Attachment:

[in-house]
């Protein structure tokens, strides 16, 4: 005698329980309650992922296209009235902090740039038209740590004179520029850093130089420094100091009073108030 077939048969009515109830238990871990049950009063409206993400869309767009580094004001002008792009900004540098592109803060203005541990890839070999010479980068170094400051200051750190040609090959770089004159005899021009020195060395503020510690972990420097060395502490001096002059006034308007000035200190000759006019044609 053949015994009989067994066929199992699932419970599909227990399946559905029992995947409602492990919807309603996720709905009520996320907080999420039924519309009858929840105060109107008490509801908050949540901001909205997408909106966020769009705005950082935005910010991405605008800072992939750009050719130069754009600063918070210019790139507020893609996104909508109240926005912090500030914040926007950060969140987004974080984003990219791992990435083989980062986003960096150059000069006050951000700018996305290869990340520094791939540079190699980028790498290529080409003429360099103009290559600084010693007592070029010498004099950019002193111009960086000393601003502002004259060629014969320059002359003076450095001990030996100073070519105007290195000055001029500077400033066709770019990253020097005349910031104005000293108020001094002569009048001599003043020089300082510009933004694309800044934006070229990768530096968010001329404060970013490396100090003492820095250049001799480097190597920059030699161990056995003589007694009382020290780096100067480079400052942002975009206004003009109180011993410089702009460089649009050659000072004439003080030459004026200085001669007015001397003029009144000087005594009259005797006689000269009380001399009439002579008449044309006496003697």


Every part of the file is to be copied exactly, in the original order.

[in-house]
């Protein structure tokens, strides 16, 4: 005698329980309650992922296209009235902090740039038209740590004179520029850093130089420094100091009073108030 077939048969009515109830238990871990049950009063409206993400869309767009580094004001002008792009900004540098592109803060203005541990890839070999010479980068170094400051200051750190040609090959770089004159005899021009020195060395503020510690972990420097060395502490001096002059006034308007000035200190000759006019044609 053949015994009989067994066929199992699932419970599909227990399946559905029992995947409602492990919807309603996720709905009520996320907080999420039924519309009858929840105060109107008490509801908050949540901001909205997408909106966020769009705005950082935005910010991405605008800072992939750009050719130069754009600063918070210019790139507020893609996104909508109240926005912090500030914040926007950060969140987004974080984003990219791992990435083989980062986003960096150059000069006050951000700018996305290869990340520094791939540079190699980028790498290529080409003429360099103009290559600084010693007592070029010498004099950019002193111009960086000393601003502002004259060629014969320059002359003076450095001990030996100073070519105007290195000055001029500077400033066709770019990253020097005349910031104005000293108020001094002569009048001599003043020089300082510009933004694309800044934006070229990768530096968010001329404060970013490396100090003492820095250049001799480097190597920059030699161990056995003589007694009382020290780096100067480079400052942002975009206004003009109180011993410089702009460089649009050659000072004439003080030459004026200085001669007015001397003029009144000087005594009259005797006689000269009380001399009439002579008449044309006496003697």